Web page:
Friends of East Brighton ABC

George Bowes

1936 - 2018

 

Born in Hesleden, County Durham in 1936, George dedicated his life to boxing. He turned professional boxer in 1957 and had 62 pro bouts which included 42 wins (record). One of George's boxing highlights was a bout against the undefeated World Champion Howard Winstone. George also had success as a trainer with British titles with the Feeney Brothers and Billy Hardy and Commonwealth glory with Stewart Lithgo.

 

In 1986 Channel 4 commissioned Amber Films to make a 60 minute drama documentary featuring George and his gym based in the North East. (click here to watch the film

 

In 2015 Richy Horsley wrote a book about George called "Battling Bowes".

 

To buy a copy of the book (£6.99 + p&p) contact: rshorsley@hotmail.co.uk

 

 

"I wish every success to the boxers and coaches at East Brighton ABC"

George Bowes

Alf Barber

1902 - 1967

 

East Brighton ABC where very honoured to be approached by Wilma Ledward who donated Alf Barber’s cufflinks given to him 1922. Alf was also known as Osh to his family. He was married to Dorothy Hutson and had a brother called Henry.

 

As an amateur, Brighton’s Alf Barber fought at bantamweight, but switched to flyweight after joining the professional ranks. Despite being a Southern Area champion, Barber never won an ABA title, but lost to W. Goulding in the 1922 final, and in 1923 and 1924 lost at the semi-final stage, to Les Tarrant on both occasions.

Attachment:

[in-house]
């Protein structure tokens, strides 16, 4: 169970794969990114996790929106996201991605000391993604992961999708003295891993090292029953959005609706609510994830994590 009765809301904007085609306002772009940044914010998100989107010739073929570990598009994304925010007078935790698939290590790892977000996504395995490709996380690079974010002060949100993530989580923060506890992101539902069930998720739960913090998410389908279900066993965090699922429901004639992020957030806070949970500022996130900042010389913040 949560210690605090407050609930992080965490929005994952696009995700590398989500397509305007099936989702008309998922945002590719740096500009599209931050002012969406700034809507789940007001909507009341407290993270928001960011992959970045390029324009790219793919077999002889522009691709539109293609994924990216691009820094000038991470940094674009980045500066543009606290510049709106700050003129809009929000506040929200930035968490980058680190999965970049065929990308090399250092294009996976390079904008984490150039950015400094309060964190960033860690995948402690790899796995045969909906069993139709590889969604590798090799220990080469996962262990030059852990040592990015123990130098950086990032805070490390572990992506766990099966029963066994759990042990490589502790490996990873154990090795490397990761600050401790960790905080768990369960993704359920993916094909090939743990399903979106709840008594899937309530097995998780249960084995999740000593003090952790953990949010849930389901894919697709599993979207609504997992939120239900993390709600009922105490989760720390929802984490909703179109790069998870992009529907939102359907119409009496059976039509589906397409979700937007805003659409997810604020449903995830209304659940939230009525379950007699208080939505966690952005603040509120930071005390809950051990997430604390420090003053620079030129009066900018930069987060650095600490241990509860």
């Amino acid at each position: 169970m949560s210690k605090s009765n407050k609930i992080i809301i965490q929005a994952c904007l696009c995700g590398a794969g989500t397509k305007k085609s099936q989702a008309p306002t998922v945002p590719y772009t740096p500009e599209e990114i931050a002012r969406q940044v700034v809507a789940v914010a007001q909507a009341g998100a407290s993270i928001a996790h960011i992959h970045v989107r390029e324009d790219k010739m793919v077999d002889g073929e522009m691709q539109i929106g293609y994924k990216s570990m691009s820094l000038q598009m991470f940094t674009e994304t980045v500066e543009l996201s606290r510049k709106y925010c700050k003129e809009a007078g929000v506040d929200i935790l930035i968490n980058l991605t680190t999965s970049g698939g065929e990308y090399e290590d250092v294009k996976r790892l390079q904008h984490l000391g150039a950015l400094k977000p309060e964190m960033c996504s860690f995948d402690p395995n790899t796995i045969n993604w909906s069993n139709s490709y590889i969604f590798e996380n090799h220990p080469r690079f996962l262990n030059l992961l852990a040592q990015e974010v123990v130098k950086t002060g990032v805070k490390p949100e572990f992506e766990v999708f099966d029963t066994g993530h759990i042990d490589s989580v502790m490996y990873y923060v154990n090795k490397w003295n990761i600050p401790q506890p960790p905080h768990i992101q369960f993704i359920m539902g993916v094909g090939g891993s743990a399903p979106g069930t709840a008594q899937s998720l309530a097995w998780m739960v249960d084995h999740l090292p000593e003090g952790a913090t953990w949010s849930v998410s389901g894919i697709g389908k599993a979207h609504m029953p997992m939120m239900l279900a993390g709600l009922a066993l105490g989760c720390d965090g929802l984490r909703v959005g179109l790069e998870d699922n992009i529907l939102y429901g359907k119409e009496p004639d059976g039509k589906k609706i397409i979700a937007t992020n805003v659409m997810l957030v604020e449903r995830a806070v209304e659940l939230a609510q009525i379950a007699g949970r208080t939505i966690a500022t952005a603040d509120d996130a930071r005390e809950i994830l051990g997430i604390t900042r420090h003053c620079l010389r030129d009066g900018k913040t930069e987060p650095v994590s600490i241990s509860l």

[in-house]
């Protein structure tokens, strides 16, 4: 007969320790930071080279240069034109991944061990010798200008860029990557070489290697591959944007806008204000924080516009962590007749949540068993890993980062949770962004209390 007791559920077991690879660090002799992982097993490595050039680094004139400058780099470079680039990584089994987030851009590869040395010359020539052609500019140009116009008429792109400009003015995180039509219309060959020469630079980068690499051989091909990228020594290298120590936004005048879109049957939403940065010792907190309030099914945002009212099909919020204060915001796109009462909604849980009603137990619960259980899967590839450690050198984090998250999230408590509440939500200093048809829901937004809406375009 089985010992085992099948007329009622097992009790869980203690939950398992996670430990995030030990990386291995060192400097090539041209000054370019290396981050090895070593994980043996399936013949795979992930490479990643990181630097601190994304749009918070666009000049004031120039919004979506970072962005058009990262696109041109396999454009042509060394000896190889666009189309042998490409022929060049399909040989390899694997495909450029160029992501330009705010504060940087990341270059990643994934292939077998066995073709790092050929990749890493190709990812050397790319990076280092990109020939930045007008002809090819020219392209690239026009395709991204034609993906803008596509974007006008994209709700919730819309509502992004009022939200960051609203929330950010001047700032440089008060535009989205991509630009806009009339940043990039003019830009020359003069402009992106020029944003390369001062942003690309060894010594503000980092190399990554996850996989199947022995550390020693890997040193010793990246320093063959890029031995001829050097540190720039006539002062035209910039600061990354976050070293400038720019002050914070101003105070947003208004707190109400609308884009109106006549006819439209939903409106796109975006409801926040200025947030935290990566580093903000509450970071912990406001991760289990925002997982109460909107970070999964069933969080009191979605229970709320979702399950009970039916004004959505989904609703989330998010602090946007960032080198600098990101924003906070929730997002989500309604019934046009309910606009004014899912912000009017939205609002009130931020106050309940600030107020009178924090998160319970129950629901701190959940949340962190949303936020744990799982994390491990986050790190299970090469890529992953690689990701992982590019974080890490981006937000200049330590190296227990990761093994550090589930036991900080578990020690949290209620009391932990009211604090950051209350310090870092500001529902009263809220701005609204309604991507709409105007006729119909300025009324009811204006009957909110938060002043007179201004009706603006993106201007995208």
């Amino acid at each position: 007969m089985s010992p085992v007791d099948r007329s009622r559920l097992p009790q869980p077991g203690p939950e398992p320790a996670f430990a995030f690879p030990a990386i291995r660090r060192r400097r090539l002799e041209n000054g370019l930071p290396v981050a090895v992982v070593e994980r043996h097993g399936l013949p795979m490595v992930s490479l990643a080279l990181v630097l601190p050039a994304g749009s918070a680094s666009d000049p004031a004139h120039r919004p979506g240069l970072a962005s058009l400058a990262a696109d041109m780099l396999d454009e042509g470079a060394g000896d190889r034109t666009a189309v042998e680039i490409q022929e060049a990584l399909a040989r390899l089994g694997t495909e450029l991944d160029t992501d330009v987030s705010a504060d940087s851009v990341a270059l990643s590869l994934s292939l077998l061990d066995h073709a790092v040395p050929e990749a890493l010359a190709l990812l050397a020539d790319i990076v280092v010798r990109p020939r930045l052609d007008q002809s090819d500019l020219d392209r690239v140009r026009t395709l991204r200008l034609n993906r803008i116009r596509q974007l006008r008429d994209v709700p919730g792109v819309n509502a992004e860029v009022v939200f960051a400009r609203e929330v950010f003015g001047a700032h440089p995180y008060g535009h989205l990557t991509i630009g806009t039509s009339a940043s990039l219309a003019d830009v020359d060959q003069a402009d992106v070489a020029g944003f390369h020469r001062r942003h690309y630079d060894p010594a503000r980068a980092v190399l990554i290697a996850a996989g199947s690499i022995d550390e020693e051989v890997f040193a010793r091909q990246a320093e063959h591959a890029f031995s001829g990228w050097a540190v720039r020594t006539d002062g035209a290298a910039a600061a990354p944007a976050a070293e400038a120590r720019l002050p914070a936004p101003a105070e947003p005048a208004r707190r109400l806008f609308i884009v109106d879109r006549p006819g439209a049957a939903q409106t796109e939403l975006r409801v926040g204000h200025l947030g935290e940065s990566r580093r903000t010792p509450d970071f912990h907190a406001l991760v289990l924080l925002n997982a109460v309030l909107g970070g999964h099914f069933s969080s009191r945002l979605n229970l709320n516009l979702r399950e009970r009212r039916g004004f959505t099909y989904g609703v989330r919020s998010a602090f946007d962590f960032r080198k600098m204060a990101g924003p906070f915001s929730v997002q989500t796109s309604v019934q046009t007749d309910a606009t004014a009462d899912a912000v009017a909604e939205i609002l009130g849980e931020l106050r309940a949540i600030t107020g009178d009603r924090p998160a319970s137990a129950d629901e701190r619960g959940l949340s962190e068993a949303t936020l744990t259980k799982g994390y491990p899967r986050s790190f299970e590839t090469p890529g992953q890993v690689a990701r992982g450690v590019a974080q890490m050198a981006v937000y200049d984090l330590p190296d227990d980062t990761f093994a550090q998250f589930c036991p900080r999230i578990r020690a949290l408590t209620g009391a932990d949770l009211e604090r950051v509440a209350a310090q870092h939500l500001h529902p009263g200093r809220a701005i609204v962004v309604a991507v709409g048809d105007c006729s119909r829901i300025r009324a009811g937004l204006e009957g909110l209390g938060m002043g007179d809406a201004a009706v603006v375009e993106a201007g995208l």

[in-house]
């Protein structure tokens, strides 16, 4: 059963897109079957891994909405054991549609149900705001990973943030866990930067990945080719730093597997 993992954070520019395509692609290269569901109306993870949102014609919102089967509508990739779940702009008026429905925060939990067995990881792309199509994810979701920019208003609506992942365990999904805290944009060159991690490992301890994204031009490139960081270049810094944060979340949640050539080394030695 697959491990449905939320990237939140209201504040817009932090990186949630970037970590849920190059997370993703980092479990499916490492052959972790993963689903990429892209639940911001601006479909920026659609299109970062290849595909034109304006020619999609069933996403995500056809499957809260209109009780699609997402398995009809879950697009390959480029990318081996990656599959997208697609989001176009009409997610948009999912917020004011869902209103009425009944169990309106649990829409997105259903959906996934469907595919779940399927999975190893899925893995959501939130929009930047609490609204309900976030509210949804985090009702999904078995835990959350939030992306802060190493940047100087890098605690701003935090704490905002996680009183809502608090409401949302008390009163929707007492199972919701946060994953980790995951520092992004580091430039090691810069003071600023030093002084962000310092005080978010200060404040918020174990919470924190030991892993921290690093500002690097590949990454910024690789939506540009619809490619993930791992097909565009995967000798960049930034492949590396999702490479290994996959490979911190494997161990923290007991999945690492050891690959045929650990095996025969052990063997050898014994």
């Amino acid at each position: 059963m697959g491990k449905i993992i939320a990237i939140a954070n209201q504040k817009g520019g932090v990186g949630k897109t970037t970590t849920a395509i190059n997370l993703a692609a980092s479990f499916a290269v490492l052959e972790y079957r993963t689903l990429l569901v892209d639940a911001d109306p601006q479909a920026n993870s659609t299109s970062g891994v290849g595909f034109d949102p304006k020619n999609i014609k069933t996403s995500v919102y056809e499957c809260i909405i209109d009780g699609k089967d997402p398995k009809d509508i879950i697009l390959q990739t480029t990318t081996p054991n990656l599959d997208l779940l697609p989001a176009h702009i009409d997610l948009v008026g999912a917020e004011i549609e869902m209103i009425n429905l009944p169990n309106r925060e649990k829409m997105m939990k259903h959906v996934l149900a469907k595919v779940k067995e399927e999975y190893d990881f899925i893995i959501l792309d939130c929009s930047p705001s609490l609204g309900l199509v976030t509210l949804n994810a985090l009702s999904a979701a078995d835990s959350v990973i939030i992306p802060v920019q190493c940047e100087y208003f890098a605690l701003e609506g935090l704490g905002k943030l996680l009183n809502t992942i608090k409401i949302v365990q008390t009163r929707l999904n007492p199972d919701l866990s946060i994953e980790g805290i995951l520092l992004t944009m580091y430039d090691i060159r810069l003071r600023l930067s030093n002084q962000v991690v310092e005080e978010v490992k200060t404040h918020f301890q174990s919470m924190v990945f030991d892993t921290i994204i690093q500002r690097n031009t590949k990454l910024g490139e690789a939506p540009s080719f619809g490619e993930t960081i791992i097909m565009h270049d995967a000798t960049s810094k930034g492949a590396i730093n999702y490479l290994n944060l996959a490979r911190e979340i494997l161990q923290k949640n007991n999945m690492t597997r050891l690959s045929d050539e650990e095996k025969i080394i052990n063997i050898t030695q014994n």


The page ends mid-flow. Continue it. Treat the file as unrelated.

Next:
Barber turned professional after his 1924 Olympic appearance, and in 23 contests (record), enjoyed 14 wins and nine defeats. He was, on two occasions, scheduled to meet Elky Clark for the British flyweight title. The fight was cancelled, firstly because Clark was ill with tonsillitis, and before their scheduled second meeting, Clark suffered a serious eye injury during a world title bout with Fidel LaBarba at Madison Square Garden in January 1927. This meant he had to pull out of the meeting with Barber. This resulted in Clark being stripped of the title and in May 1927 Barber met the Scot Johnny Hill at the NSC (National Sporting Club) for the vacant British title, which Hill won when the referee stopped the fight in the 14th of 20 scheduled rounds. It was Barber’s only crack at a British title. Hill tragically collapsed and died in 1929 at the age of 28.

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